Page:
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There was barely any snow, and the weather was almost balmy, but RallySport Magazine's first visit to the famed Swedish Rally still lived up to expectations. * * * * * When you book an expensive trip to the other side of the world, to the one event in the WRC that is 100% reliant on the weather, you do take a risk. Nevertheless, as it was tacked on to the end of a three-week holiday with my wife, I thought it worth the risk – but never in my dreams did I imagine that conditions would be as bad as they were. Looking at weather forecasts in the weeks leading up to the rally didn't help to improve my optimistic outlook, yet there was nothing to be done other than wait and see what transpired. The rally organisers changed and shortened the route a week out from the event, and while this removed such famous Swedish stages like Hagfors, and the popular "Colin's Crest", it appeared we'd at least have a snowy rally on the stages that remained. That wasn't to be, however, and of the five different stages we saw run over the four days of the event, only one of them had any covering of snow. Of course this is not the fault of anyone, and the mild weather has played havoc right across Scandinavia, with much of the winter rally season abandoned due to warmer than normal conditions.
Yet that's of little comfort when you have travelled thousands of kilometres from a sunburnt country!
Having arrived in Sweden, however, the rally awaited, and with a group of at least a dozen other Aussies and Kiwis, we joined Rally Travel's spectator tour for the four days that lay head. Here are some of my observations ......

Norwegian fans were out in force at the pre-event shakedown.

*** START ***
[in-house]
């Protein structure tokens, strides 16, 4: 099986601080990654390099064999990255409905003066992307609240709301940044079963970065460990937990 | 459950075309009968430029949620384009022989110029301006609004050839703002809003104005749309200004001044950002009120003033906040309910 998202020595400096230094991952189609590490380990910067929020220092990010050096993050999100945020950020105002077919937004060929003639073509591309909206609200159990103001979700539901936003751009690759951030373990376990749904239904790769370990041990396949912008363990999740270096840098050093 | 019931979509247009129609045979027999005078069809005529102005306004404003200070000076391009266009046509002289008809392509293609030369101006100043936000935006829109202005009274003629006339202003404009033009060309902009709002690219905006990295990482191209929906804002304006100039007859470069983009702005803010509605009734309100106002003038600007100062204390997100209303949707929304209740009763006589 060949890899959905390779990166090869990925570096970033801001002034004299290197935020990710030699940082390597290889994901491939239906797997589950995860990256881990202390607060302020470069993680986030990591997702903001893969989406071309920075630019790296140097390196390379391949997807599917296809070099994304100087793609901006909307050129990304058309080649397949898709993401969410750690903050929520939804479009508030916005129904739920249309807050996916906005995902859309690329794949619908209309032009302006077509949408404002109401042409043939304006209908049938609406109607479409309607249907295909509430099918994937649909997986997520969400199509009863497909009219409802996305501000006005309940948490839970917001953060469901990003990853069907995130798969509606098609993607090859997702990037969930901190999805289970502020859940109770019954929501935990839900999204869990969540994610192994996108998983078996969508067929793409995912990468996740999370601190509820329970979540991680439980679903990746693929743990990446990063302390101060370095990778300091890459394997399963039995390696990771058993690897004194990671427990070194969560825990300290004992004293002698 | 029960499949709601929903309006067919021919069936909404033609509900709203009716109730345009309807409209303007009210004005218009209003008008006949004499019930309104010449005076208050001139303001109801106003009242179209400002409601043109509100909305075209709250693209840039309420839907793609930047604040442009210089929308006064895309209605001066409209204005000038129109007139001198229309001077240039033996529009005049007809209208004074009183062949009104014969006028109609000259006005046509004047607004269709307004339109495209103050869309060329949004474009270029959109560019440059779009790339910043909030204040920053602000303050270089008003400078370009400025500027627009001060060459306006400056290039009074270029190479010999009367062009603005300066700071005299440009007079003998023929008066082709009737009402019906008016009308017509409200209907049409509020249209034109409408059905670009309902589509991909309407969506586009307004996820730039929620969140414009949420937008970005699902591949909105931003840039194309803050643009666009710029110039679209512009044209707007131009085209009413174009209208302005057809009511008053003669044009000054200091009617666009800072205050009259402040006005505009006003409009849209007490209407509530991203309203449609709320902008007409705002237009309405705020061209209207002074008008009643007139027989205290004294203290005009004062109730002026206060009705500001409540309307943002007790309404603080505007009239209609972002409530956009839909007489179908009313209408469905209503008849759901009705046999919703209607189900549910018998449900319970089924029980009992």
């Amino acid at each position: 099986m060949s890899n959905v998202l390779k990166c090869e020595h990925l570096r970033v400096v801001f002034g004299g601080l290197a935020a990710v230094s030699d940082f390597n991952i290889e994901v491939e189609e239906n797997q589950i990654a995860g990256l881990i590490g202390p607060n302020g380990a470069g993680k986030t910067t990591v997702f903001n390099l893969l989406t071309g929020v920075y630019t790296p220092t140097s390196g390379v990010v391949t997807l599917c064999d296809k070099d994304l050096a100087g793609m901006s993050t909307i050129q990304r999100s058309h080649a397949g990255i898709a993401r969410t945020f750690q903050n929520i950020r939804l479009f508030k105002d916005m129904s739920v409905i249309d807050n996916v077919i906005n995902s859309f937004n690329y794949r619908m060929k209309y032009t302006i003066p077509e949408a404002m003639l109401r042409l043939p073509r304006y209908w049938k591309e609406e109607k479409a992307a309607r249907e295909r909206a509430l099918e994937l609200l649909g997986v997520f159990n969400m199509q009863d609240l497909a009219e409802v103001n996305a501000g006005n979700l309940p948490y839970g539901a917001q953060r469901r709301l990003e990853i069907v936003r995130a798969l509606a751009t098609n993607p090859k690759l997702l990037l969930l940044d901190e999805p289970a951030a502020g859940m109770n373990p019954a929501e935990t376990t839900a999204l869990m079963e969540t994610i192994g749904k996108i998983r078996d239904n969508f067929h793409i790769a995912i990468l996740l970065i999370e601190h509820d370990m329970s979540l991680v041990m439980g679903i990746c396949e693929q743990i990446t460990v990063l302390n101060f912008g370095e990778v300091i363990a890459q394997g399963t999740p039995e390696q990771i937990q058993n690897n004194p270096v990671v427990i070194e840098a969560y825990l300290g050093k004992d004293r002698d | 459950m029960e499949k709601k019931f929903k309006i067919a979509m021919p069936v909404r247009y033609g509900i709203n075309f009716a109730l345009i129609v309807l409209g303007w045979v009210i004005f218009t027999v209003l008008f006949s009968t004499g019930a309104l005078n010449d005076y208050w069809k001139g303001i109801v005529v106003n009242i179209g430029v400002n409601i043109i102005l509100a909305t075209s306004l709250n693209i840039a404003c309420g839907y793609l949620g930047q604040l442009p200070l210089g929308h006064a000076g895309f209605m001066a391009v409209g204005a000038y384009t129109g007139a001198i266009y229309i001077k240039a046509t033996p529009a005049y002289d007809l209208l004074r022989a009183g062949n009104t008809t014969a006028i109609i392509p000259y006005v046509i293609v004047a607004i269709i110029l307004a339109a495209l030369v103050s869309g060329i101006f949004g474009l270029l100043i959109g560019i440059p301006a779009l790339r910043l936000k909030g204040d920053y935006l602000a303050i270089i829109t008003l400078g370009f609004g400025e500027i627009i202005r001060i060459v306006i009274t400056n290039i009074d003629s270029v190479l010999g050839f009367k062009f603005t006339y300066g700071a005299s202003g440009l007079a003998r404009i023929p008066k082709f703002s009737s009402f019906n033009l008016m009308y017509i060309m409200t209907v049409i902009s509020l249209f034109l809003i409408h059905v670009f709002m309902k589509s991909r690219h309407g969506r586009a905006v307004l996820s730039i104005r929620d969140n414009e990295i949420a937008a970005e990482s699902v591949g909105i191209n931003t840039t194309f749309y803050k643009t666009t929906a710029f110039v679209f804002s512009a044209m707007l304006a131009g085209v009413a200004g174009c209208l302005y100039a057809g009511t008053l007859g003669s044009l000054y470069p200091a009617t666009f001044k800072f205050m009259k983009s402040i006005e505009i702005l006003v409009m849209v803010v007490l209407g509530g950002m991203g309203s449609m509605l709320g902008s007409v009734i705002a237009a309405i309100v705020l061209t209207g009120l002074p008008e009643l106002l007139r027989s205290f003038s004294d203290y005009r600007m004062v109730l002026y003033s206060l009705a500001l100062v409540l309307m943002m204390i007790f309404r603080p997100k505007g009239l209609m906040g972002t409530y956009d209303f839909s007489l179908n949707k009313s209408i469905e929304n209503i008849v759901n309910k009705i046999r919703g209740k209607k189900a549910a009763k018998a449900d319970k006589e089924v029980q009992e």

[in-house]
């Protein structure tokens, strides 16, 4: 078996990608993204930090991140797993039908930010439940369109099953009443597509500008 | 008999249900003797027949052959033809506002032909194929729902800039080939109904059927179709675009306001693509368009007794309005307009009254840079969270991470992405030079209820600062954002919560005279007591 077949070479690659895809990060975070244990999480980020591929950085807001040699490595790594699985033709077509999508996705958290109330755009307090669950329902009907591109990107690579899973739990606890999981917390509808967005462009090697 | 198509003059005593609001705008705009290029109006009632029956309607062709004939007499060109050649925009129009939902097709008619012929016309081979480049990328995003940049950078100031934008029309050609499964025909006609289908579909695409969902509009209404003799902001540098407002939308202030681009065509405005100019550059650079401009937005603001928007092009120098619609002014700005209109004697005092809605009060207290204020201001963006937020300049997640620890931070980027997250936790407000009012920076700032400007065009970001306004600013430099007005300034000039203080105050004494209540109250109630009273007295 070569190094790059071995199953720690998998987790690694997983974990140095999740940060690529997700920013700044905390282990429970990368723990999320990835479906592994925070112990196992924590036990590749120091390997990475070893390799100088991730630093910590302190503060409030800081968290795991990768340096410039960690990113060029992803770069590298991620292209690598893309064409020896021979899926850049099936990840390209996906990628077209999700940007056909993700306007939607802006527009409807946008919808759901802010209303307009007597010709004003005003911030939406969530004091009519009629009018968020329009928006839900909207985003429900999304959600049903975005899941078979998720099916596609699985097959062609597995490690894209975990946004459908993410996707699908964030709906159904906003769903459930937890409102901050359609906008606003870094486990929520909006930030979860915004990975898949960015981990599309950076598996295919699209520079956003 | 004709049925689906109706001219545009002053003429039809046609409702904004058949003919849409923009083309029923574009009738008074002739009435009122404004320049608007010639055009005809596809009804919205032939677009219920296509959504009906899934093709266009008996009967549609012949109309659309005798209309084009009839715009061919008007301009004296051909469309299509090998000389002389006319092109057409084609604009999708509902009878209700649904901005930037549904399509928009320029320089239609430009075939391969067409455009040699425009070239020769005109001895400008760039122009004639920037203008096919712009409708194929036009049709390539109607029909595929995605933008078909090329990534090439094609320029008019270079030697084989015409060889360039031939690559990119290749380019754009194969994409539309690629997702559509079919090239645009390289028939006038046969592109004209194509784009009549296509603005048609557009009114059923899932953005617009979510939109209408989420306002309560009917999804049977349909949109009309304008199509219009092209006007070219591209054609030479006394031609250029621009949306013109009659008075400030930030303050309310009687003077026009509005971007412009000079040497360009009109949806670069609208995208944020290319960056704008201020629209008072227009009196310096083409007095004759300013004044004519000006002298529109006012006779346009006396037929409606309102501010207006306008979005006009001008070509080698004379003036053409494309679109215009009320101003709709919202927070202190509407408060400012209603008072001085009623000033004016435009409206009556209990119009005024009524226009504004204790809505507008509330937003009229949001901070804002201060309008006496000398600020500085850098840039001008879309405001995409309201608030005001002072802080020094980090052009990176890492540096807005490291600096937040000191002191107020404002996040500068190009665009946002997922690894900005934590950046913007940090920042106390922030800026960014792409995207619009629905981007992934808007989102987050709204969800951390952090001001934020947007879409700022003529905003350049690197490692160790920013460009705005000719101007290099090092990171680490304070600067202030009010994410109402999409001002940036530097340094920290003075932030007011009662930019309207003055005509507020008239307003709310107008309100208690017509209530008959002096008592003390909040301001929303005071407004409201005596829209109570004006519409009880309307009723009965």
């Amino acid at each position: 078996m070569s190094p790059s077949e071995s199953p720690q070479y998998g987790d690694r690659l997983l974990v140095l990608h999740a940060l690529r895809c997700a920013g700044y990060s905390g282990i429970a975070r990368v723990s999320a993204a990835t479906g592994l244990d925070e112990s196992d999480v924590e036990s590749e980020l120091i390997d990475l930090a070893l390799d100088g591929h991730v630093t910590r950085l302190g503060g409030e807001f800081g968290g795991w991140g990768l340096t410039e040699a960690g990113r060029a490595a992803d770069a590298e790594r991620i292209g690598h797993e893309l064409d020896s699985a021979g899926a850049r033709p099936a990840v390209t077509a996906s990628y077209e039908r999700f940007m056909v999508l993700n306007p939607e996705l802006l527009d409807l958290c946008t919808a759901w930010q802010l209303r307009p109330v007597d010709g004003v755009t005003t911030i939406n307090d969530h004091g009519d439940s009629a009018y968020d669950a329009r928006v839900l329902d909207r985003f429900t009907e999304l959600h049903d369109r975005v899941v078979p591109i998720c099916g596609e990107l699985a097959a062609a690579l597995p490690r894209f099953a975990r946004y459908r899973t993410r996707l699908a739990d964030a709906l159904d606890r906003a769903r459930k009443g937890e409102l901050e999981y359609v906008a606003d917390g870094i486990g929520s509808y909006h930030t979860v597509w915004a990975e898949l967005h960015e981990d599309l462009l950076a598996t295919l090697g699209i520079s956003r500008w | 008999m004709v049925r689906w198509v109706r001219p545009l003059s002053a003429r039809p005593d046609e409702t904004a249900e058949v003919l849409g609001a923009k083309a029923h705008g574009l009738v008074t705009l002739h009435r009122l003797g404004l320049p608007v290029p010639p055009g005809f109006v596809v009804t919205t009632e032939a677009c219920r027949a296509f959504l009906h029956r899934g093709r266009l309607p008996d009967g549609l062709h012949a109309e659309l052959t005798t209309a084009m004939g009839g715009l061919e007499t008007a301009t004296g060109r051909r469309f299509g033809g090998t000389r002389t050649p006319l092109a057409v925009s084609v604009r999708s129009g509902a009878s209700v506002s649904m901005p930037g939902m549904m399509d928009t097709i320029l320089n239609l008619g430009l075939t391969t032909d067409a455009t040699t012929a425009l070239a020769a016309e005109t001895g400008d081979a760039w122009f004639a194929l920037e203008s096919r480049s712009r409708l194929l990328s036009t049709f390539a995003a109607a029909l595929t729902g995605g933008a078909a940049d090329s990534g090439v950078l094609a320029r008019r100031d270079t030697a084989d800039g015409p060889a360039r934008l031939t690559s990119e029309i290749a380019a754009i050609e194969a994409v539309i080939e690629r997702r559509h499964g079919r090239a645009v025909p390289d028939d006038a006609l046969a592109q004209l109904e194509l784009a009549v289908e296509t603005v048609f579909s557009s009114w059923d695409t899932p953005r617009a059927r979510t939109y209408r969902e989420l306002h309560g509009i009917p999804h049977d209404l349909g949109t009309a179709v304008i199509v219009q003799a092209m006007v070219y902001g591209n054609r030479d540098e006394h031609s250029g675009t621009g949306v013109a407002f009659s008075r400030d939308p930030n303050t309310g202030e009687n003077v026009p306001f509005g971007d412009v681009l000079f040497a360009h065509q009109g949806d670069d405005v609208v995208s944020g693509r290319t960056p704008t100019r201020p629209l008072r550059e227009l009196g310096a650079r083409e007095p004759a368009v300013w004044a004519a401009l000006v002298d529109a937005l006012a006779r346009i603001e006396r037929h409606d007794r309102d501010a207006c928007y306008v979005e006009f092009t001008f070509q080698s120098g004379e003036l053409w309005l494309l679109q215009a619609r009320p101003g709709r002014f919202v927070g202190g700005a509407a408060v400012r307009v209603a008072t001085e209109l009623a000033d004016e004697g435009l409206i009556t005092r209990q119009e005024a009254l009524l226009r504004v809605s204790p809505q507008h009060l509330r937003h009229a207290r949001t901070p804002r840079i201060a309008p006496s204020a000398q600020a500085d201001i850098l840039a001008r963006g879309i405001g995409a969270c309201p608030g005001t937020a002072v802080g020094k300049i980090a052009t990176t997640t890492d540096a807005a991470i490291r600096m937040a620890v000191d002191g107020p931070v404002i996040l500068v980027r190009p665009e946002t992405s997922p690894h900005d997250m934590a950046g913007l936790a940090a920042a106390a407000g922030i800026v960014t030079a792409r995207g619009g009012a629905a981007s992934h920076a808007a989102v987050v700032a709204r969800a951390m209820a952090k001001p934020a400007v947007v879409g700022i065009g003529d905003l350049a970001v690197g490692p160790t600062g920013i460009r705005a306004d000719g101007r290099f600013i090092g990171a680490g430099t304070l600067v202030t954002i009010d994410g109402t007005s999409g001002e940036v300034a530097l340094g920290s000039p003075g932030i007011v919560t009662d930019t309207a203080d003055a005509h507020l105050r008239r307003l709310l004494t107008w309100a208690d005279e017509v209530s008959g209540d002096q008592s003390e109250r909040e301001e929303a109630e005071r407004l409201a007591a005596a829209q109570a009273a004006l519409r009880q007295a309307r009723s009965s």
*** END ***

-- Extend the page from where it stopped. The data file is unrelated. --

Thursday: Shakedown We knew that the traditional shakedown stage near the service park at Torsby wouldn't have any snow, and on arriving at the stage we could easily have been at Rally Finland. Hordes of Norwegian fans with national flags greeted us as we walked to the stage, along a smooth, cresty, gravel road through a pine forest. It was still chilly, with temperatures around 4 degrees, so local fans had come prepared with bags of dry wood to light their own fires and cook their sausages. The action was, as expected, fast and on the edge. World Rally Cars on studded tyres on dry gravel have incredible grip, and the sparks from the tyres was something quite unique.
To be honest though, aside from the fact that we were in Sweden, this could have been a WRC event anywhere in the world.
After a visit to the snow-less service park in Torsby (near where Petter Solberg's team is based), it was back on the bus for the two-hour drive south to Karlstadt – the biggest city in the region, and the major financial supporter of the event. Again, because of the lack of snow, the opening stage had been converted from SS1 to "Shakedown 2", with all cars required to give a 'demonstration' run around the stage. Unfortunately for the fans, viewing is well back from the rally stage, which is run inside a trotting track. Sitting in a heated, glassed-in grandstand gave you warm and elevated viewing, but you were still a long way from the action. Watching the big screen gave you easily the best viewing.

Fans brave the icy conditions on the walk into the shakedown stage.

Carrying your own firewood into the forest is a key to keeping warm in Sweden.

WRC leader, Thierry Neuville, carves up a snow-less shakedown stage in his Hyundai.

Flying high - World Champion Ott Tanak eventually finished second.